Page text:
Teresa Pitman shares her own 3 ways for a new mother to mother herself.
Reading articles about “mothering the new mother” would always make me cry. “Have your partner take some time off work and help you out after you give birth” … “See if your mother can come stay for a few weeks” … “When people come to visit, ask them to do some laundry” … “Pamper yourself. You deserve it” … Here’s the thing: I was willing to believe that I deserved it, some support, some mothering. I was exhausted, overwhelmed, struggling to figure out how to be a mother. But there wasn’t anyone lining up at my door offering to do laundry for me. My mother might visit for a day, but she wasn’t staying any longer than that, and my partner went promptly back to work the day after I gave birth.
My sister would tell the story about how, when she was pregnant, her friends would say,
“Oh, when you have the baby, I’ll come over all the time; it will be so great!”
Then once the baby was born, they’d stop by—once—and see the dark circles under her eyes, her spit-up-stained T-shirt, her unwashed hair, and the crying baby with yellow poop running down its legs. The friends would drop their cute little baby gifts on the table and be out the door as fast as possible. With luck, they’d send a few text messages over the next few weeks. That’s what it was like for me, too, at least with some of my friends. The rest already had their own little babies and were putting all their energy into just surviving. Who was there to mother me?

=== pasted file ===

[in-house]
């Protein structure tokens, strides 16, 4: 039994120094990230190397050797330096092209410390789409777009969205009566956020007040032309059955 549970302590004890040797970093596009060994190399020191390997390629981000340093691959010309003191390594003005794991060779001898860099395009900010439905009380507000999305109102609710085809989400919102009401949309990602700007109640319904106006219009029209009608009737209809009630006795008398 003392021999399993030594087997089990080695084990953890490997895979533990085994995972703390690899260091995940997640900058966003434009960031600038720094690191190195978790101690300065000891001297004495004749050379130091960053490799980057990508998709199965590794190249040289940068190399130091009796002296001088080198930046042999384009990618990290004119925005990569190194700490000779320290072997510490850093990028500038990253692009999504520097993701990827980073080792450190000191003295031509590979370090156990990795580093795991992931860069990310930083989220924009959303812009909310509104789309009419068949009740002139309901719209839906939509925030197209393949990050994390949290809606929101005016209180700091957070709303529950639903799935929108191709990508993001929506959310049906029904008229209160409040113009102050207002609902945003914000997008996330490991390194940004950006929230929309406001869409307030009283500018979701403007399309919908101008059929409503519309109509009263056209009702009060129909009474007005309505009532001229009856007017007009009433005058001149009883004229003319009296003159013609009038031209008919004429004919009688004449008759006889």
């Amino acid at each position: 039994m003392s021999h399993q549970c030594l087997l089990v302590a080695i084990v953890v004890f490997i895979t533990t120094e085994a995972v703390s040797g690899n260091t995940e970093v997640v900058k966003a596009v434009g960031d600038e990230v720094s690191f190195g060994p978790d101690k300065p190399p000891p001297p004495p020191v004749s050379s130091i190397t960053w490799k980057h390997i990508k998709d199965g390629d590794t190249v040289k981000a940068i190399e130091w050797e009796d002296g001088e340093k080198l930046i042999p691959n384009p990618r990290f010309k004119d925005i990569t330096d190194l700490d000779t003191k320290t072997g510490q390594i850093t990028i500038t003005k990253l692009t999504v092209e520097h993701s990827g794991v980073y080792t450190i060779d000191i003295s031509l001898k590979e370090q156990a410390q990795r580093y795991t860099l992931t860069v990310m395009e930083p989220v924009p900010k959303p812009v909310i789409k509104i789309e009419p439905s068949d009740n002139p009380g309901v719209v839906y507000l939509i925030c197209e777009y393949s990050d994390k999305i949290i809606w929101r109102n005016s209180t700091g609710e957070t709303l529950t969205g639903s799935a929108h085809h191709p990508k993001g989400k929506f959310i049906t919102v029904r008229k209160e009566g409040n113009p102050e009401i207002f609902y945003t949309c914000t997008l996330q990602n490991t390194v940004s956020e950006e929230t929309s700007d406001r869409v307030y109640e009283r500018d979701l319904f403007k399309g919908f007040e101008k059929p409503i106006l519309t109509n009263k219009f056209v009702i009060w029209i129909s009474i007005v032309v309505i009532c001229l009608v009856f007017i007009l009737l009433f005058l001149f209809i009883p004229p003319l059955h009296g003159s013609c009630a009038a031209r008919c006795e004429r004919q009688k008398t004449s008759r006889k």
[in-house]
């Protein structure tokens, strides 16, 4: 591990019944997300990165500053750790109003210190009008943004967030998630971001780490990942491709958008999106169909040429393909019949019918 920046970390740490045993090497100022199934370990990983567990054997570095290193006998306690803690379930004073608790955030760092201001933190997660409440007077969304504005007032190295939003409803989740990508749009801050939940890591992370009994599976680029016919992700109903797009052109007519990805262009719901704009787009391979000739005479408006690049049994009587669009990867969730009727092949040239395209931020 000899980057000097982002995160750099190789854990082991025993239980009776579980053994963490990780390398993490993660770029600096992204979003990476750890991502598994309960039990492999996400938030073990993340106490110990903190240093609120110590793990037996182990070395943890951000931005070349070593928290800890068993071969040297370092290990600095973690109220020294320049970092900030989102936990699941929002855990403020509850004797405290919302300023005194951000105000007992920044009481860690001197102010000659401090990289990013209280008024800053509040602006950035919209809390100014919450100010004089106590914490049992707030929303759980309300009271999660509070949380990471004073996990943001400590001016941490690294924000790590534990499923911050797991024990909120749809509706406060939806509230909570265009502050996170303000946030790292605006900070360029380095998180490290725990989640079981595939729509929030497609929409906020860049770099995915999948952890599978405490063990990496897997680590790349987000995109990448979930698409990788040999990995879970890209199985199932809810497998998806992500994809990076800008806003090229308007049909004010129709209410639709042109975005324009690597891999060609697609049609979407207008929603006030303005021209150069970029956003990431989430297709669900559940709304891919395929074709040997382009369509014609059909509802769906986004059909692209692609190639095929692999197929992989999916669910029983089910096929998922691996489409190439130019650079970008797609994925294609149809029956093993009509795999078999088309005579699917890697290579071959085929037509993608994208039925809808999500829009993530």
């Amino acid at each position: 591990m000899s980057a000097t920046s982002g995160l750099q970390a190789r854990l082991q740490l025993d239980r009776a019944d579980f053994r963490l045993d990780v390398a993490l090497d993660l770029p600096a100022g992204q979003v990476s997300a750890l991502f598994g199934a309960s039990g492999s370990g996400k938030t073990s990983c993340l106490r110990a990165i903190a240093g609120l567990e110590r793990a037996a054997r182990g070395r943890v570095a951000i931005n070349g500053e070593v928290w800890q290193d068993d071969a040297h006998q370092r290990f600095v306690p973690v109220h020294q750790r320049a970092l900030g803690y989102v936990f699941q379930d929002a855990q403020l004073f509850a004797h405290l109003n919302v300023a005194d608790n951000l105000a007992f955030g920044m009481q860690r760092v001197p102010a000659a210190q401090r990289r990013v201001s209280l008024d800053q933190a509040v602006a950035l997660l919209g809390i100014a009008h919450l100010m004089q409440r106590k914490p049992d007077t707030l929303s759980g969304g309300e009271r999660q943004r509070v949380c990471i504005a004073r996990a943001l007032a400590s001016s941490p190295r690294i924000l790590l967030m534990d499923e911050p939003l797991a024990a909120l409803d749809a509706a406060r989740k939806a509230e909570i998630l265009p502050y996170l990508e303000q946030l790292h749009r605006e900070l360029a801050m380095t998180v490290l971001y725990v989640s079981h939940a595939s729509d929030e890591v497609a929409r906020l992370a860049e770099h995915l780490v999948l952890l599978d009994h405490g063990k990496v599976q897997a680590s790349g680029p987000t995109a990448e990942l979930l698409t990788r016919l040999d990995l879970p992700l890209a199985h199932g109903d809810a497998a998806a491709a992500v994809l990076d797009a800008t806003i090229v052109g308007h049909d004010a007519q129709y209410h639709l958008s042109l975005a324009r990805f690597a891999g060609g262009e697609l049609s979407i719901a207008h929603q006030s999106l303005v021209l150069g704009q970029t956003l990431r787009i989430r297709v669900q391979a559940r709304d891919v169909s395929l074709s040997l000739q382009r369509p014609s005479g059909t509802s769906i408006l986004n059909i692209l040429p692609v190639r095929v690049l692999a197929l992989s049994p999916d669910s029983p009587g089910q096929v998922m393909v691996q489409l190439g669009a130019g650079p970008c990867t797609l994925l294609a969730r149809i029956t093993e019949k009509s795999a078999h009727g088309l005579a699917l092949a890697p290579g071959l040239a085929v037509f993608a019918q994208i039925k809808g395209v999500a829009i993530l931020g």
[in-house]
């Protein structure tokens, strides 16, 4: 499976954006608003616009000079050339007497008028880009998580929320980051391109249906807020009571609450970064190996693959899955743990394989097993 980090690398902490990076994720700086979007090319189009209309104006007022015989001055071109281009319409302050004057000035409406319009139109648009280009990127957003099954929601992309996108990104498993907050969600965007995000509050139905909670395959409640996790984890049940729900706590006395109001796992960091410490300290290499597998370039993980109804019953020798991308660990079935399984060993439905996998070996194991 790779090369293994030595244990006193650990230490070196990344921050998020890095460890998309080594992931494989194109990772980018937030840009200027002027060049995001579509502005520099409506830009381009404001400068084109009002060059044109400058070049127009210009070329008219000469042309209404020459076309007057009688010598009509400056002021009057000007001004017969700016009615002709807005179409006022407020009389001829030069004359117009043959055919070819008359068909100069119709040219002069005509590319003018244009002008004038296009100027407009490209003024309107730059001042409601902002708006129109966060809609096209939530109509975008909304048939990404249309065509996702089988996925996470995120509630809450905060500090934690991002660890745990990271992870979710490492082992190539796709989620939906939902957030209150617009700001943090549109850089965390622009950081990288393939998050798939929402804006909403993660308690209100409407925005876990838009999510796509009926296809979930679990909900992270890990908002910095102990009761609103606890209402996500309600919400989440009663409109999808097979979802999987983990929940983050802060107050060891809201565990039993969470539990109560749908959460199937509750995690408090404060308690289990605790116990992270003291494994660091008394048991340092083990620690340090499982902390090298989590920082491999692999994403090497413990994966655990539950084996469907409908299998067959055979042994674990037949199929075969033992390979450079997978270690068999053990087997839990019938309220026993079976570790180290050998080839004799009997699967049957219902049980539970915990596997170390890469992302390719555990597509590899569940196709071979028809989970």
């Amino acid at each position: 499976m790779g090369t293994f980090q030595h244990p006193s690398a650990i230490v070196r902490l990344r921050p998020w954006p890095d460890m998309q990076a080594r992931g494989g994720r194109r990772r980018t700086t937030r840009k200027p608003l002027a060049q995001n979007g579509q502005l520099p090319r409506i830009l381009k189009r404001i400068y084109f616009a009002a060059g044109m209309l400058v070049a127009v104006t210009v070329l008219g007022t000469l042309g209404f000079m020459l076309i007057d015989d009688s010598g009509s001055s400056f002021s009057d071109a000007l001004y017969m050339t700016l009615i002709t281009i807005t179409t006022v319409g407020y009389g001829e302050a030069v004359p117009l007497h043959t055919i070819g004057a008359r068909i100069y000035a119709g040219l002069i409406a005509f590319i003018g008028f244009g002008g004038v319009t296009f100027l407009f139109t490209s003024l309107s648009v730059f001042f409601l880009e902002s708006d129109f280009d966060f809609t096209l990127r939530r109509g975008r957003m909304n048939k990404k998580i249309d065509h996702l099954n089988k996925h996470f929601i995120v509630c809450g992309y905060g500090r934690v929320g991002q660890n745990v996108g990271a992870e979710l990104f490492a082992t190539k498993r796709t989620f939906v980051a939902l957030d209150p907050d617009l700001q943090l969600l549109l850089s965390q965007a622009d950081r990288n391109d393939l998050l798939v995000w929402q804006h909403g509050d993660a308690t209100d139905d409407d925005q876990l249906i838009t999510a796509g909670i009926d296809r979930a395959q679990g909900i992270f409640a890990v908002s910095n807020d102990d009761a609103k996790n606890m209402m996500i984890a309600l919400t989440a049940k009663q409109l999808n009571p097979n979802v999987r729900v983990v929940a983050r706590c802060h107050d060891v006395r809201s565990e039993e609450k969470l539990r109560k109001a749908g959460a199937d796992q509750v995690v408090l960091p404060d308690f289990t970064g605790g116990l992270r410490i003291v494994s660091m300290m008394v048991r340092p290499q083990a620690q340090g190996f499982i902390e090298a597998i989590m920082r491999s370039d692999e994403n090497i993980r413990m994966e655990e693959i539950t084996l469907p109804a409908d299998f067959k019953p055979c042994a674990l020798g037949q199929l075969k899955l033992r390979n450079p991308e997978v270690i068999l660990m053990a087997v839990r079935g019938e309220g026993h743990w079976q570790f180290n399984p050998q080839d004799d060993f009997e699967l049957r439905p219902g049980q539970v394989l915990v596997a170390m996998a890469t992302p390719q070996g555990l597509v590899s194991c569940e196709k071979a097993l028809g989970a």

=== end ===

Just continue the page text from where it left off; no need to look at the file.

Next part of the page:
I’m thinking you probably don’t need to be convinced of your need to be mothered as you make your own giant leap into motherhood. That need usually feels like a very obvious big hole inside you, begging to be filled. How can you take care of your baby when you really just want someone to take care of you? It’s a hard question to answer.
If you do have people there to support you, take all the help you can get. And not just practical help, like making meals and scrubbing bathrooms. Ask for hugs, for kind words, for whatever it is you need. Take everything they offer. And for those of you who are without support, here are just three of the things that helped me.
1. Words of encouragement
If you have a fussy or colicky baby, you may feel like nothing you try is working—he just keeps crying and you feel terrible. Isn’t that your number one job to keep the baby happy? And you feel even worse when your partner gets home and says,
“Couldn’t you at least have vacuumed?”
On top of that, if you had a less-than-wonderful relationship with your parents growing up (yeah, been there), becoming a parent yourself tends to bring up a lot of emotions that might have been buried. Those critical voices can echo in your brain, pointing out every mistake or failure.
So if there is nobody to tell you what a great job you are doing—and you are—you might just have to tell yourself! I started keeping a journal when my first son Matthew was born. I’d write down what I did, what seemed to work, what didn’t, the little ways that he was changing and growing (and the ways I was changing and growing). I didn’t skip the bad parts, but tried to make sure I included the good ones. Pretty soon, I could look back and see how much I’d figured out over the past few weeks. It gave me just a tiny bit more confidence.